No restrictions on number of applicants
… so long as they can part with Nu 30M for initial investment
15 September, 2011 – Starting today, the Bhutan InfoComm and Media Authority (BICMA) will accept applications for private television stations.
With the expression of interest, a policy for licencing TV stations ready, BICMA has now “leveled the playing field” for any Bhutanese interested to begin a TV station.
At a press conference yesterday, the authority’s director, Sonam Phuntsho, said the opportunity to start a private TV station is open to all including existing media houses.
“But before you are issued a TV licence, the existing licence you have won’t be allowed to be sold or transferred,” he explained. “The existing media house license will automatically be cancelled.”
This, he said, was done to ensure cross ownership does not occur.
Selection of TV broadcasting stations, BICMA officials said was divided into two stages, where the first stage would be to verify documents submitted by the applicants.
“We will verify all documents, see who this person is, what connections he or she has and ensure that everything is transparent,” he said. “The moment you try and hide something, we will disqualify.”
However equipment, plant and machineries of such licence holders would be allowed for sale through a public auction.
Head of telecommunication division Wangay Dorji said it was an open licencing system with no restrictions on the number of TV stations.
“As long as the criteria we have set is met the licences would be issued.”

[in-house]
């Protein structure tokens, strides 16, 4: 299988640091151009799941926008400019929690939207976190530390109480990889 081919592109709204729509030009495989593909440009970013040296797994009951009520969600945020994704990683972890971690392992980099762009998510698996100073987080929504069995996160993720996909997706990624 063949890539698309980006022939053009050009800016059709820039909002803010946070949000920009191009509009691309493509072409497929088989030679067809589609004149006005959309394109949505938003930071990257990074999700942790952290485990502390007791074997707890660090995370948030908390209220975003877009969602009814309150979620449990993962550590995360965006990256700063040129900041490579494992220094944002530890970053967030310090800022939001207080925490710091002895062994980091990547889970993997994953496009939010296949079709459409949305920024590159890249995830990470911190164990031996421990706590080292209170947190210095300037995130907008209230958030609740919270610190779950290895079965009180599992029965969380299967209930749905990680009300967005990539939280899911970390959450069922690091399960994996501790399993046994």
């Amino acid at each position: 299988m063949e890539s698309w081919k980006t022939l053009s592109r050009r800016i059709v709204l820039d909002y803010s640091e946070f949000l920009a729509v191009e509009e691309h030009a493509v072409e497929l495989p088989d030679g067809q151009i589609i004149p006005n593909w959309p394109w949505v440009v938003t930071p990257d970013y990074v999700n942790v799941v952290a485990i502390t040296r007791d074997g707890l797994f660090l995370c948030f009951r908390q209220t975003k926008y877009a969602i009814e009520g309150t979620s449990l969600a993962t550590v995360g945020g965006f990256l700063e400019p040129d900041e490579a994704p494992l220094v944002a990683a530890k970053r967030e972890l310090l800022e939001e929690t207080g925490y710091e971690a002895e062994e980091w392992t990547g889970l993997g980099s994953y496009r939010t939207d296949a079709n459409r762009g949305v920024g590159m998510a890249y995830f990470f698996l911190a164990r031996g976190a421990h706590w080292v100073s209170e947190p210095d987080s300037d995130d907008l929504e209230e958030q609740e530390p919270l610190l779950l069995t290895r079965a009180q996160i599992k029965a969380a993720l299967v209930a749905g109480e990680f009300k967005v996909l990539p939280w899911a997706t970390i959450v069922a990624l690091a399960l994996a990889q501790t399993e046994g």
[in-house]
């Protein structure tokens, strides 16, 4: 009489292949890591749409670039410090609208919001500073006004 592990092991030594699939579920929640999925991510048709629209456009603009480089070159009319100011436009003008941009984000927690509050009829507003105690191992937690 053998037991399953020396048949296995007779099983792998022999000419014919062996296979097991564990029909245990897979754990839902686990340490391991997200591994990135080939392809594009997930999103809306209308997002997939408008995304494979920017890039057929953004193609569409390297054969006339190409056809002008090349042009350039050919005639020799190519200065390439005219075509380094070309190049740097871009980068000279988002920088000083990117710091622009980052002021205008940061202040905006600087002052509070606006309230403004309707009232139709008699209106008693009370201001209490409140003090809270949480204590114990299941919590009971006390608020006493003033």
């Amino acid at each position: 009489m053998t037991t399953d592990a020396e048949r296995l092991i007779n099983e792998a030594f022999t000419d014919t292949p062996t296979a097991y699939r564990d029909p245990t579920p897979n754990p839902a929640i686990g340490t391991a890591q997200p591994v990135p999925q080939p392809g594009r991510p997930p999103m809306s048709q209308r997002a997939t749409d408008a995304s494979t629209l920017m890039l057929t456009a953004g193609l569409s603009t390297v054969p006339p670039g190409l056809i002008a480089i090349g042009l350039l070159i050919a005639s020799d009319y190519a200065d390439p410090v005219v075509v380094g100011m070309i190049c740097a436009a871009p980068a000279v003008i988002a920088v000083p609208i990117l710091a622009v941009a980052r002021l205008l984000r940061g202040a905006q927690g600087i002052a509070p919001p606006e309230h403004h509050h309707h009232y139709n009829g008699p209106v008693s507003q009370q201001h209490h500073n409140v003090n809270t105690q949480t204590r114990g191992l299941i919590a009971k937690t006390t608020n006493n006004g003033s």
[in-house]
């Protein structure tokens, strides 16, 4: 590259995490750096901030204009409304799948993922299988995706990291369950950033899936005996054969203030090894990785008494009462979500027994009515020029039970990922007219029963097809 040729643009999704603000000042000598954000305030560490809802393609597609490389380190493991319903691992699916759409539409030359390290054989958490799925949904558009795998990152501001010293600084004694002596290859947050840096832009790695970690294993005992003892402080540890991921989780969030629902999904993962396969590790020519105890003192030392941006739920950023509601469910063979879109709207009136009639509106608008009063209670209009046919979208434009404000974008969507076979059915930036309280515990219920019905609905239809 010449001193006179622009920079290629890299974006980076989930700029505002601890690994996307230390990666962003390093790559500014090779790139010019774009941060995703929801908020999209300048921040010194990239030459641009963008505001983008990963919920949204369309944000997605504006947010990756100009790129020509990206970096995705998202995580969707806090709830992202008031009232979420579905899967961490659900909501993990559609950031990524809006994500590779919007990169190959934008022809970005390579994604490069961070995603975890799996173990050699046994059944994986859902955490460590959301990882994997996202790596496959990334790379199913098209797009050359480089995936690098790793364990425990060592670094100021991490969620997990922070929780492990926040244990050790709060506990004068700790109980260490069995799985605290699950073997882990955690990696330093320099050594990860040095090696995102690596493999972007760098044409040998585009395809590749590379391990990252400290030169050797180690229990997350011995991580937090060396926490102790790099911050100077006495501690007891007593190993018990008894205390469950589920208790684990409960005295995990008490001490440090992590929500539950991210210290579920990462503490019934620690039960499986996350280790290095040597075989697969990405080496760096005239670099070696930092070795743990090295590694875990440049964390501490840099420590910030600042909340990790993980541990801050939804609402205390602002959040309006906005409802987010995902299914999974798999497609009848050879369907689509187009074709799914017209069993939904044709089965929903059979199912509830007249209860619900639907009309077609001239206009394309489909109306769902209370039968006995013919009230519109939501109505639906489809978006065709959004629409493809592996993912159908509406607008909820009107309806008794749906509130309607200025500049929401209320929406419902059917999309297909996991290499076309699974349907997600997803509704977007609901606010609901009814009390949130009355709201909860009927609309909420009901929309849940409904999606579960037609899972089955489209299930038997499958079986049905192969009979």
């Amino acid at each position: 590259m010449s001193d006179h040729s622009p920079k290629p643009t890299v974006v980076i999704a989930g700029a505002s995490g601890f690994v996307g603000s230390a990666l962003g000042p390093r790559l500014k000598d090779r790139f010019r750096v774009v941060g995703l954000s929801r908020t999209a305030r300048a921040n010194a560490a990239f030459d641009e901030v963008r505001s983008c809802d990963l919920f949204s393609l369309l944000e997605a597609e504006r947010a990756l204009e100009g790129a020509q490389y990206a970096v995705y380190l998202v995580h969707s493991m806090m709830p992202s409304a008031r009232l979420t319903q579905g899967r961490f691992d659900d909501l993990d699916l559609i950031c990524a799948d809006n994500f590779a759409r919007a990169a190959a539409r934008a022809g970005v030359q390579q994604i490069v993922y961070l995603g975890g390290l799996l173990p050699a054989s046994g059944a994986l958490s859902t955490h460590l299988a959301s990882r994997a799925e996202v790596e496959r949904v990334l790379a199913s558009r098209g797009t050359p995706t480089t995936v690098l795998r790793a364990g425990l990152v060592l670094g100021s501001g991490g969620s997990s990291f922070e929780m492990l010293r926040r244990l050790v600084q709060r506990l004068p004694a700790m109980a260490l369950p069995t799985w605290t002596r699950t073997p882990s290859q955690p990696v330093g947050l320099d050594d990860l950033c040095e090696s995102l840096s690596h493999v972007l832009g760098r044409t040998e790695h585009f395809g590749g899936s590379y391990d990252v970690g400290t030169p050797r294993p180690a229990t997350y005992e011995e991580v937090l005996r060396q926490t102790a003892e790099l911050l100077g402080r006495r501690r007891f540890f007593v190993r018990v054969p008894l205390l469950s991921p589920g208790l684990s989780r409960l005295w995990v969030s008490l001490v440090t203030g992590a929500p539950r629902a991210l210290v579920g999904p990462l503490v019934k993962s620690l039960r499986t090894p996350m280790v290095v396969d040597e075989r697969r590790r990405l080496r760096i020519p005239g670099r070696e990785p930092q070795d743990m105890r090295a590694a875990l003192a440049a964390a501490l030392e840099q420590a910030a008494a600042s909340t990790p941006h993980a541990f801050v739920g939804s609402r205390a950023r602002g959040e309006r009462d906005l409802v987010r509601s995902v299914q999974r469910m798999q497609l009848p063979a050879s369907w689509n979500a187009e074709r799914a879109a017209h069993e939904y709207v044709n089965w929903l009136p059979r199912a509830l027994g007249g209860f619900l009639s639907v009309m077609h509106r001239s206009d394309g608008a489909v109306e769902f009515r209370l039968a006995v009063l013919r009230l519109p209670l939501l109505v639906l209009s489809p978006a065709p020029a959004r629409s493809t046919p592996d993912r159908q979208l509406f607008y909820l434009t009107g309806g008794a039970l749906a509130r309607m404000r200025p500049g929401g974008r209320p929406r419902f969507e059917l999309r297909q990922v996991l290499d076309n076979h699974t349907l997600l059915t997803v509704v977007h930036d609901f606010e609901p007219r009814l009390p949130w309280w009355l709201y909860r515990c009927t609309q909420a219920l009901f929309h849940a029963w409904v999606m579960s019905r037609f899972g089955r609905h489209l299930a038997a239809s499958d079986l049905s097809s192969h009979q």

This opportunity however comes at a cost.
Applicants must pay a non-refundable application-processing fee of Nu 50,000 while pre-registering and must be investing a minimum of Nu 30M.
This amount of Nu 30M, Wangay Dorji explained, was estimated to keep the company running for five years even if it does not make profit.
BICMA officials said all five applicants, who have applied for TV station licences so far will now have to reapply according to the authority’s criteria.
All applicants will have to provide comprehensive information on the company that they want to form and a detailed financial plan.
Detailed information on infrastructure and technology and professionalism and human resource capacity should also be provided by the applicants.
“We are providing them enough time, a year, to ensure that they have the people on the ground to operate the television broadcasting service,” the director said.
On program and content, applicants will have to provide strategies on how programs would be done followed by an impact report on how their service would impact the nation.
“They must also provide evidences to show that they have the capacity to do it,” Sonam Phuntsho said. “This is something they will have to stand by legally.”
The deadline to submit the expression of interests is November 15, which authority officials might extend. Services are expected to commence by January next year if the deadline is observed.
“Applications should score a minimum of 60 percent during evaluation for us to give an approval in principal,” Wangay Dorji said.
By Sonam Pelden in Kuensel